Will I be able to get into the lab of my choice?
Before selecting a thesis adviser, students rotate through three laboratories. The laboratory assignments are based on student preference and are arranged so that each student gets his/her first choice for at least one rotation.
The final thesis lab assignments are based both on student and professor input. Again, most students get the lab of their first choice.
What about the qualifying examination?
Students take their qualifying examination toward the end of their second year. The exam committee is selected with student input. The exam itself is based on two proposals - an "inside proposal" describing potential thesis research and an "outside proposal" on an unrelated topic, plus any relevant general-knowledge questions, all of which the student prepares in advance. The qualifying exam will include a written proposal on the thesis work that will be discussed during the oral exam. The second part of the exam will involve questioning the students on a body of scientific material. The body of scientific material will be defined by 16 journal articles chosen by each division from 4 different areas (i.e. 4 papers in each area). Each student will be responsible for all 4 areas of the inside division and those from 2 areas of the outside division. In the unlikely event that a student does not pass, the exam is rescheduled for the following semester.
How can I survive the bureaucracy of a large university?
The answer to this question is contained in three words: "Graduate Affairs Office." The GAO staff -- Tanya Grimes, Berta Parra, Mona Hsieh and Eric Buhlis -- are knowledgeable, friendly, and dedicated to doing their utmost to help you cut through any red tape. Berkeley is well known for taking the best care of its students among the major graduate programs.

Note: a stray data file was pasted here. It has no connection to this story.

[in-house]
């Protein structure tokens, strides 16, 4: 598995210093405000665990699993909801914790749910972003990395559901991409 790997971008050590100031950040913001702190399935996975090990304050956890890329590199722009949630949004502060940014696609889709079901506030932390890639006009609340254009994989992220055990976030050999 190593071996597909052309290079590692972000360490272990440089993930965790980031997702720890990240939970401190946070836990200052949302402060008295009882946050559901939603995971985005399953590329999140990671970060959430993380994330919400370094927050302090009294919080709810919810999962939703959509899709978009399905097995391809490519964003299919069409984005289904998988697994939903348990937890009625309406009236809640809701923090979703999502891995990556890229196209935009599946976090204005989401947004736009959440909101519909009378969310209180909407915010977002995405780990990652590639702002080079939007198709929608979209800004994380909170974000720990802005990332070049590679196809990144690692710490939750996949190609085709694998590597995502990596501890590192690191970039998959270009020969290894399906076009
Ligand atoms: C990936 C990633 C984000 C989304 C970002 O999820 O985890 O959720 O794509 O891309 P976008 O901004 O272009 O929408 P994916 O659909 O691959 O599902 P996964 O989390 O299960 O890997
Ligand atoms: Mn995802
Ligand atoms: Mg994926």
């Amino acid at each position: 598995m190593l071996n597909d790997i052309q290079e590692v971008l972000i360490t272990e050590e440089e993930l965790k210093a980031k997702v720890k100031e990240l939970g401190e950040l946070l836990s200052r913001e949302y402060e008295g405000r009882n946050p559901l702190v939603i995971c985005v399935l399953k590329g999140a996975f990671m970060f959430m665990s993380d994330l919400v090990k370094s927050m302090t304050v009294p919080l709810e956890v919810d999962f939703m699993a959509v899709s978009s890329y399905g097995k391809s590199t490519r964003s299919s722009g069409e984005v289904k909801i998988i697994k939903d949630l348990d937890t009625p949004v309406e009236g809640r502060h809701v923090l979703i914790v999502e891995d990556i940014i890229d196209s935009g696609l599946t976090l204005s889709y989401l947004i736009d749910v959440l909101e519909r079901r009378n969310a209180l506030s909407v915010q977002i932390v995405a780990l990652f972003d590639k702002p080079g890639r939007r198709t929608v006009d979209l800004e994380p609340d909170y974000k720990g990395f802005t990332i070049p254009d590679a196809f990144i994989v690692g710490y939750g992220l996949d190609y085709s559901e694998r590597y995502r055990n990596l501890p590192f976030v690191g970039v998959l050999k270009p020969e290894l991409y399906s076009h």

Are there any graduate student groups?
Yes. The Molecular and Cell Biology Graduate Student Organization (MCBGSO) is a student-run organization that acts as a forum to address graduate student issues and concerns, and it functions as a liaison between graduate students and faculty and staff. Graduate student representatives serve on important divisional and departmental committees such as the Graduate Affairs Committee (GAC), divisional faculty meetings, faculty search committees and the Graduate Admissions Committee. They also conduct a student thesis seminar series and the spring semester Marian E. Koshland Lecture series, for which all speakers are both invited and hosted by graduate students. The group also has two seats on the campus-wide Graduate Assembly.
There is also an active chapter of graduate students in SACNAS (Society for the Advancement of Chicanos and Native Americans in Science.)
What is the Berkeley community like?
Berkeley combines an attractive campus environment with an interesting and diverse city. Exciting popular and classical music performances, dance, theater, and sports events are found in both the campus and community. There are many nearby outdoor opportunities for skiers, hikers, windsurfers and boaters. There is an abundance of restaurants representing a large variety of ethnic traditions. The problem is usually choosing, not finding, things to do.
Housing in the Bay Area
With new campus graduate housing and apartment projects near the campus, housing is easier to find now than it was three years ago. Rents tend to be somewhat high in the Bay Area; however, Berkeley is significantly cheaper than the majority of Bay Area locations and students find their housing costs fit easily into their stipend budget. Additionally, both the university and the department offer services to help locate housing.